“the art and science of preventing disease, prolonging life and promoting health through the organized efforts of society” (Acheson, 1988; WHO) While clinical medicine is concerned with diagnosis, treatment, and improving life quality in individual patients, public health is concerned with population health. More medical educators have begun to acknowledge the importance of public health in physicians’ training (Prescott JE, 2011). It is suggested that Public Health education will help medical students to develop a deeper understanding of the interconnected issues that influence the health of populations (School of Medicine, University of Pittsburgh, 2018). In 2007, the Institute of Medicine suggested that all medical students should receive basic PH training in population-based prevention and that a significant proportion of medical school graduates be trained in PH at a Master of

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Introduction public health level, receive training in leadership, emergency preparedness, and clinical and community preventive services1,2. Why develop curricula?

public

health

The scope and needs of medicine has drastically changed over the past century. Preventable diseases now account for the majority of global mortality (Jones et al, 2012). Medical schools should be adapting their curricula to match society’s needs. If public health theory and practice is taught throughout a medical student’s career, the physicians of tomorrow will be more mindful and capable of influencing their patient’s health in a proactive manner. Targeting students at an undergraduate level will enable a change in values and best practice, as supposed to targeting professionals – whom are generally more reluctant toward learning new skill sets.Skills, and behavior that students must demonstrate by the time of graduation are classified under the headings ‘scientist and scholar’, ‘practitioner’ and ‘professional’. Public Health runs across all of these headings (Tomorrow’s Doctors, UK, 2009). Public health teaching should also be advanced further. It is suggested that larger scale practice-based teaching should be applied. Academic institution - health system/facility partnership as well as greater community involvement and community development activity enhancement is sug-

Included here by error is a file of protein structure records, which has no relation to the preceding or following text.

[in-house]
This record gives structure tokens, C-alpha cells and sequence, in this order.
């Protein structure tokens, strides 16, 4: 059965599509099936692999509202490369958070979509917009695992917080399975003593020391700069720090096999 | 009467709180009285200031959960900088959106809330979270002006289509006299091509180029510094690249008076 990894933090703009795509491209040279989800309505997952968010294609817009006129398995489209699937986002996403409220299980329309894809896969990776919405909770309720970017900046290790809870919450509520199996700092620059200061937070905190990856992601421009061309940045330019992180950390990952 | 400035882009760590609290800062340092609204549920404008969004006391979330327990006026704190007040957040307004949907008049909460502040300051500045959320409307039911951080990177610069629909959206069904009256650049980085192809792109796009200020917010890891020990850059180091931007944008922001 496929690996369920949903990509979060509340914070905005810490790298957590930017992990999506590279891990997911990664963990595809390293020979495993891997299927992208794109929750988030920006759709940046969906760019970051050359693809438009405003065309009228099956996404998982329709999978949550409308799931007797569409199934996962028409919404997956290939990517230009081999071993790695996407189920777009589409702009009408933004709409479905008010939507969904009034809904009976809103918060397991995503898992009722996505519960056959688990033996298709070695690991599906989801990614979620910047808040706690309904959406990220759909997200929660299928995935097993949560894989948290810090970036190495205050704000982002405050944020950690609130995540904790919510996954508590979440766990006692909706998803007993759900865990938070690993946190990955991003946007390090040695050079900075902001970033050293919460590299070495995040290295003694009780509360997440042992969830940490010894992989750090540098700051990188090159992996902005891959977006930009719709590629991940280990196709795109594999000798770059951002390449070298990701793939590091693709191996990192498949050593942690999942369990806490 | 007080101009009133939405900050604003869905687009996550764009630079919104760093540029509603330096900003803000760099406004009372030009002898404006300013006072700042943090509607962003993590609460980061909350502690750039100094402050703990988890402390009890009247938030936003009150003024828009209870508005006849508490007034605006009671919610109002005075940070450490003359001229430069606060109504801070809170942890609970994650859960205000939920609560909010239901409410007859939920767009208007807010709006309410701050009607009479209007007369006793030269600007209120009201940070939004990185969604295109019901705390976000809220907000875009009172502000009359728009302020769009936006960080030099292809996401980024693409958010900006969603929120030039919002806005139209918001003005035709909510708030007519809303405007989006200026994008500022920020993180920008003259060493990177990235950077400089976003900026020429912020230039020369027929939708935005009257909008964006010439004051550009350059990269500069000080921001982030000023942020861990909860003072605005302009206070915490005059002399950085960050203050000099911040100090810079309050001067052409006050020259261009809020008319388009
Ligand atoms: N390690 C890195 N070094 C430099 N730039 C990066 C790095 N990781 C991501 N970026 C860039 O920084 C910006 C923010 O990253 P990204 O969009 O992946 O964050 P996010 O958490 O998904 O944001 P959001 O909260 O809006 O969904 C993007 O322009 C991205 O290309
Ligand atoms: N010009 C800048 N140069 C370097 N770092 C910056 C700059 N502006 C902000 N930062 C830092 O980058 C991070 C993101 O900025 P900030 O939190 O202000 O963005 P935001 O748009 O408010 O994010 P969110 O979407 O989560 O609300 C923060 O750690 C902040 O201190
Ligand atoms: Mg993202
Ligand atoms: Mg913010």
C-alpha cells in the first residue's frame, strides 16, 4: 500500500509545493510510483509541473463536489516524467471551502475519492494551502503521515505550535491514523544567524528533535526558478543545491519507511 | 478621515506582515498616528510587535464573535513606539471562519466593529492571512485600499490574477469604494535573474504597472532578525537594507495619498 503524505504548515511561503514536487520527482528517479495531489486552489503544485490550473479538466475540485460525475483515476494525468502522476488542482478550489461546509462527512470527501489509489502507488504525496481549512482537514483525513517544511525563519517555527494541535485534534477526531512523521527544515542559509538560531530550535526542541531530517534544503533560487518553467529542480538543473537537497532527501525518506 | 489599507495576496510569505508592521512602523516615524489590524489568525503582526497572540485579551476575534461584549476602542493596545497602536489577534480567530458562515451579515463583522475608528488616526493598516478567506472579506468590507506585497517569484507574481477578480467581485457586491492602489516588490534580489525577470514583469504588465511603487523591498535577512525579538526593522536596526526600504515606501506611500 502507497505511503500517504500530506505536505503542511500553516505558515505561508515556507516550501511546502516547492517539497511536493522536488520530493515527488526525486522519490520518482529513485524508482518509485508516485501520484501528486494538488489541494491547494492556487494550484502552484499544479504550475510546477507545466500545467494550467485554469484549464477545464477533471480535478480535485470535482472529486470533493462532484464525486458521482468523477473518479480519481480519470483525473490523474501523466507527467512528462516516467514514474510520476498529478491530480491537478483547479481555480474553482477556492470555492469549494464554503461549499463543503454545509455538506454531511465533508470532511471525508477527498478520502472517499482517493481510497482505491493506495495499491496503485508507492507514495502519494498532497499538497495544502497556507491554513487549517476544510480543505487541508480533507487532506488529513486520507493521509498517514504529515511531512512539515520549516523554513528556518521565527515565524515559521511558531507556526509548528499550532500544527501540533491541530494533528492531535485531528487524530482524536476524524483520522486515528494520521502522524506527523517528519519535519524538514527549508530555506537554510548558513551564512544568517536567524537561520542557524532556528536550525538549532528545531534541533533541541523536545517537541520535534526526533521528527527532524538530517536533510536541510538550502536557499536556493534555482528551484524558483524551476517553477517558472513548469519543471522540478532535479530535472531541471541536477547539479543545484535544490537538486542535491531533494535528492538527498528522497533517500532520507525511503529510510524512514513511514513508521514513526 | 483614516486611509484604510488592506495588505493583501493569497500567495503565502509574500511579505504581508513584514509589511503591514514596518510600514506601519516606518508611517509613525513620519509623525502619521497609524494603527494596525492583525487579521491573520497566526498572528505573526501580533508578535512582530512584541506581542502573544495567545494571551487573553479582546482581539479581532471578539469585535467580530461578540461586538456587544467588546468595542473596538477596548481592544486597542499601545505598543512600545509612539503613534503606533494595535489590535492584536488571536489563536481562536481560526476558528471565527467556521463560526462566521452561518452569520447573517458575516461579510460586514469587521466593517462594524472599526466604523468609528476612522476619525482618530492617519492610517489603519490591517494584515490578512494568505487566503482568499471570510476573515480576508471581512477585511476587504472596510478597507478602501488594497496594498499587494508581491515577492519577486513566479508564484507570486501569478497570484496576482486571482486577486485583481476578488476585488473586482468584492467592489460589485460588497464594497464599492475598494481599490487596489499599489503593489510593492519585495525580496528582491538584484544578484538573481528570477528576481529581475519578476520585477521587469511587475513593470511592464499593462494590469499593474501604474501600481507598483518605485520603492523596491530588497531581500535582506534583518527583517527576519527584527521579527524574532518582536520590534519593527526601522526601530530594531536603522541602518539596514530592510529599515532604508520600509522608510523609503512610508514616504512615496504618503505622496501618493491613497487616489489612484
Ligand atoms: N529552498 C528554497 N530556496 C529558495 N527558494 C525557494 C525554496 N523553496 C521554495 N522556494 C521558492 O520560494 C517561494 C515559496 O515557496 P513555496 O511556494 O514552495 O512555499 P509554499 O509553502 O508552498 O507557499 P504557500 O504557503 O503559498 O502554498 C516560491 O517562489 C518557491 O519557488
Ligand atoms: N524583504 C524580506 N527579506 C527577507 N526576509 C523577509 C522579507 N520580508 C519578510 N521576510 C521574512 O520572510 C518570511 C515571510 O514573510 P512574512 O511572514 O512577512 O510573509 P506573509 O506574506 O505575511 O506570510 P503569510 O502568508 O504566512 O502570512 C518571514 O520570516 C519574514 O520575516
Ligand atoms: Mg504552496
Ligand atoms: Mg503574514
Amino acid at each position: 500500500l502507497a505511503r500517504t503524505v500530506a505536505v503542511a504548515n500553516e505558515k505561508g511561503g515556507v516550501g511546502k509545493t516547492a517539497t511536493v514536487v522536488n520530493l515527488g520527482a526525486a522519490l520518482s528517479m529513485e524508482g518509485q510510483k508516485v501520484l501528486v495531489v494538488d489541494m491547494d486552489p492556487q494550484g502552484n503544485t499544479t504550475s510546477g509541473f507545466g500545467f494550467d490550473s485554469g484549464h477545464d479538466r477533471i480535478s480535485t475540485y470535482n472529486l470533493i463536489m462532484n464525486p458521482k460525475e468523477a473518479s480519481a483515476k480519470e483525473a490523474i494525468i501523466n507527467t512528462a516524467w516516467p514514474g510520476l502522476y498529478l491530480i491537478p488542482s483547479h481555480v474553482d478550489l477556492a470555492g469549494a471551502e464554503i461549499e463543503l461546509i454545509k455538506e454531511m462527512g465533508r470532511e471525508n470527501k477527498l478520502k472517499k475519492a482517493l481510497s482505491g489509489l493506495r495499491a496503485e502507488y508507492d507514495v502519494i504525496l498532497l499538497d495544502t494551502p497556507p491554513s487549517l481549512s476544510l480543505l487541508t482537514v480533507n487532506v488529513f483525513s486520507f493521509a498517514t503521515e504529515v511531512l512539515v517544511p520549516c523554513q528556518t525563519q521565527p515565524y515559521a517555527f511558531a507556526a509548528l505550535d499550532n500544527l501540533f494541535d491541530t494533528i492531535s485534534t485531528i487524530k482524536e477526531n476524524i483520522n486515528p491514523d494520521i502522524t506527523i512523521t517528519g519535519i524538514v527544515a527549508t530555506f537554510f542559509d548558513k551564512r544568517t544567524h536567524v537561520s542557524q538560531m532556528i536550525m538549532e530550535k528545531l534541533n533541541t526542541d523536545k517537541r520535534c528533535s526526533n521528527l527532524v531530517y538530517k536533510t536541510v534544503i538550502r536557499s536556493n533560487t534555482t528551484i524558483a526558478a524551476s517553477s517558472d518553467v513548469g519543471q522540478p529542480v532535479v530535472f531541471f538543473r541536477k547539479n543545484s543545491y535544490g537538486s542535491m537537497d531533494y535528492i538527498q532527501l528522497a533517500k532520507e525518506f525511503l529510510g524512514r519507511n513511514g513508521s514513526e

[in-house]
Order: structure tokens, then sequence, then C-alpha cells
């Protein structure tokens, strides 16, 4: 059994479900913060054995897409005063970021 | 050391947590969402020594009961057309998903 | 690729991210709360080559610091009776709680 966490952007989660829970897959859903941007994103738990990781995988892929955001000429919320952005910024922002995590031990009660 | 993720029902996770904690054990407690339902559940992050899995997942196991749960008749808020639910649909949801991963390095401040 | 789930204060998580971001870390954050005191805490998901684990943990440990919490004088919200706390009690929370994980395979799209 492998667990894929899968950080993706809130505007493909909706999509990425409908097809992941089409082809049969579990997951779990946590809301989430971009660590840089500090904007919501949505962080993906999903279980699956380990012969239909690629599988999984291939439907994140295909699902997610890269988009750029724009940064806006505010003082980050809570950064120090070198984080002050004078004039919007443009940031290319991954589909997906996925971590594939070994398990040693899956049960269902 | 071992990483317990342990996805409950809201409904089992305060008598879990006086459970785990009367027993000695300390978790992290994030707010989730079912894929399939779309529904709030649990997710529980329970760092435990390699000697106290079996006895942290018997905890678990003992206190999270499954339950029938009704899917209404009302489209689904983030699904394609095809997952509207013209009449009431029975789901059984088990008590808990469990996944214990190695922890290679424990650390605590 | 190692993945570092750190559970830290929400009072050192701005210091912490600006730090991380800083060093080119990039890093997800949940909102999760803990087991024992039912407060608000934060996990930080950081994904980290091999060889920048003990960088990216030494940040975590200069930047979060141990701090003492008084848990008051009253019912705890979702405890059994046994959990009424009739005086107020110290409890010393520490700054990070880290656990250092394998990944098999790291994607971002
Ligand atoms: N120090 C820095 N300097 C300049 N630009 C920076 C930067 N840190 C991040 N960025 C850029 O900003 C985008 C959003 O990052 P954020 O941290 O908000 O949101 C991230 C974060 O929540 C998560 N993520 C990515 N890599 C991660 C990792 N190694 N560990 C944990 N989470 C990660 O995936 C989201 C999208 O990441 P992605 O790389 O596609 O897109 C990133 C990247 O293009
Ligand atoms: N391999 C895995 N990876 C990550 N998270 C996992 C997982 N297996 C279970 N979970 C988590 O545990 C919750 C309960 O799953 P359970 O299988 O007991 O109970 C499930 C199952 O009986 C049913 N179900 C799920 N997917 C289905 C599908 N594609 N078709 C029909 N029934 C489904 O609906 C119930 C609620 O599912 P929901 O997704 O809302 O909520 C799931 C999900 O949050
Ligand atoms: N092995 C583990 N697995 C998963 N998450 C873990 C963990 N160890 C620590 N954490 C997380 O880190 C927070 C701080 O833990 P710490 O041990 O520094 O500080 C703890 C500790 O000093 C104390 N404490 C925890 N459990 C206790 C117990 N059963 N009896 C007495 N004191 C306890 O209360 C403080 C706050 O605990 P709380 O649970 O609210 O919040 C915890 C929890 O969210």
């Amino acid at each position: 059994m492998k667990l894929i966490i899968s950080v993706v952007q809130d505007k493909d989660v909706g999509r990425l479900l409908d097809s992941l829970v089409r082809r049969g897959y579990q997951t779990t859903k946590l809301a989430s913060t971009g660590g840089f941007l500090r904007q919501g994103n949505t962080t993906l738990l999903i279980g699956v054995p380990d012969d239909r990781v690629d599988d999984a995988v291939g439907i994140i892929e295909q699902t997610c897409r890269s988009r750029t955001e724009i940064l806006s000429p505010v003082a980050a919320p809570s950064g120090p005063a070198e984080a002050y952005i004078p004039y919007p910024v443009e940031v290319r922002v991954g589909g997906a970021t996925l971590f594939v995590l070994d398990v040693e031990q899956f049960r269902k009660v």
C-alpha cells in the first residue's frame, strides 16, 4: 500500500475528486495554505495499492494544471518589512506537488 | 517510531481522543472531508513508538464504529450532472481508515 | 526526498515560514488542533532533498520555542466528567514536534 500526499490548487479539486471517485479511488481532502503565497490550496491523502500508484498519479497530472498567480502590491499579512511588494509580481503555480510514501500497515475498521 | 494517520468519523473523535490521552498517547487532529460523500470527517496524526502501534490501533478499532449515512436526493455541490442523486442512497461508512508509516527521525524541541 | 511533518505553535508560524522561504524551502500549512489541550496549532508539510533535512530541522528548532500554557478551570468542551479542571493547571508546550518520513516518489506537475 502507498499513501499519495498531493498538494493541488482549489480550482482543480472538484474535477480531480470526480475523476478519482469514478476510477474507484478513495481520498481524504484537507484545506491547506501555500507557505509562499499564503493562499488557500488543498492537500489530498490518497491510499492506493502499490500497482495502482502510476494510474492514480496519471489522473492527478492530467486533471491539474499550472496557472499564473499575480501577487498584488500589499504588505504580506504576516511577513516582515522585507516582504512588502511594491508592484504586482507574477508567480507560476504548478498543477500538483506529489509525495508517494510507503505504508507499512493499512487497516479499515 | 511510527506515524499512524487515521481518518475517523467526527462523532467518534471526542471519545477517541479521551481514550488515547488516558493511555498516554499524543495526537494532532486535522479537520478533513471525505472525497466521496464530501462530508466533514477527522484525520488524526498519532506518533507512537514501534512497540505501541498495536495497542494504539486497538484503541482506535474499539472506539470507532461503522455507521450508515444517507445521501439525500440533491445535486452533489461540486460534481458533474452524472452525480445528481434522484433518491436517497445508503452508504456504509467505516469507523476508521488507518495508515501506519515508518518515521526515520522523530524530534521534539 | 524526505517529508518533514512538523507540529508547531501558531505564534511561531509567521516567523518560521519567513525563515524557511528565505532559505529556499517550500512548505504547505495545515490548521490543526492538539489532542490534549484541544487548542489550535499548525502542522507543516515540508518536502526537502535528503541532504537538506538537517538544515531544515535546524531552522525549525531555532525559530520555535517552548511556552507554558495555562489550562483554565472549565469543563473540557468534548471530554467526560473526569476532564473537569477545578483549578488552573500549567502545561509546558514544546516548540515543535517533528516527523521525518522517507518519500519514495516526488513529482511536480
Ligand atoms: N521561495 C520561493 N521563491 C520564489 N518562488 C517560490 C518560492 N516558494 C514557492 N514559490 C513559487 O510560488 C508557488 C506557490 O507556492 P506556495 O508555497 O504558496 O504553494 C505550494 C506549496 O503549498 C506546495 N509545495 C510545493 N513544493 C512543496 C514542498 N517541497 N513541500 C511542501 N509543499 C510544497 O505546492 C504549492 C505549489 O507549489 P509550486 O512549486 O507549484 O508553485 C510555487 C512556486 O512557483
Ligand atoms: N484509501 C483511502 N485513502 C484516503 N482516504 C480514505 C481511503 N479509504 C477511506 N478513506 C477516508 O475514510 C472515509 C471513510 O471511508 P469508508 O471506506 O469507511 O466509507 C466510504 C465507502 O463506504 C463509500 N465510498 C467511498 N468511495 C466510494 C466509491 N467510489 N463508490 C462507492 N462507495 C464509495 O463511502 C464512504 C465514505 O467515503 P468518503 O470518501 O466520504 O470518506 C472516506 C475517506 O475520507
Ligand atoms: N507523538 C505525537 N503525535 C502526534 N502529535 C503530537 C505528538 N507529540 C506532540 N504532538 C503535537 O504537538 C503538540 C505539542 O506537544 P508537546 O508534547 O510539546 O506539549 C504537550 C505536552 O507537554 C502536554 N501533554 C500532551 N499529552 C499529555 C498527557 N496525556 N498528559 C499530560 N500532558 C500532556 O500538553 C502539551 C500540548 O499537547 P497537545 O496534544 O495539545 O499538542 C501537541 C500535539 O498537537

Institute of Medicine. Who Will Keep the Public Healthy? Educating Public Health Professionals for the 21st Century (K Gebbie, LRosenstock, LM Hernandez, eds.). Washington, DC: The National Academies Press, 2003. 2 Institute of Medicine. Training Physicians for Public Health Careers (K Gebbie, L Rosenstock, LM Hernandez, eds.). Washington, DC: The National Academies Press, 2007. 1

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gested. This offers a more effective approach to medical practice. This includes efficient use of applied epidemiology, diagnostic tests, weighing up the benefits, risks and costs of treatments, and understanding the natural history of patients’ diseases to help prevent disease and promote health in individual patients; having a clear understanding of their role within the wider context of health and social care. Rudolf Virchow, often credited as the founder of social medicine, stated that: “Medical instruction does not exist to provide individuals with an opportunity of learning how to make a living, but in order to make possible the protection of the health of the public.” Why you? As medical students you are the strongest proponents for adapting education to the needs of the community. Being directly exposed to the curricula in place, you have valuable insight in how it can be advanced for better outcomes. We hope that, through this toolkit, we will all be inspired and encouraged to advocate for advancing and developing public health education in our curricula. Our ultimate goal is to provide you with the necessary resources to be the change at our own institutions! “Be the change you want to see in the world” -Mahatma Gandhi

International Federation of Medical Students’ Associations (IFMSA)


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Methods The Working Group firstly collected input from two IFMSA Regional Meetings, Americas and the Eastern Mediterranean Region in January, February and March 2018. A worldwide online survey (here) was also distributed through the IFMSA server and on IFMSA social media channels between December and March 2018. It received a total of 327 responses from 139 countries. The respondents were in var-

ious years of their training, with the median in fourth year of medicine. A scoping literature review was then conducted, using Google Scholar and Pubmed. Search words included “medical school,” “curriculum,” “public health,” “guidelines,” and “standards”. Exclusion criteria was anything not mentioning medical school or public health Master’s curricula.

Medical student perceptions of public health curriculum: a global survey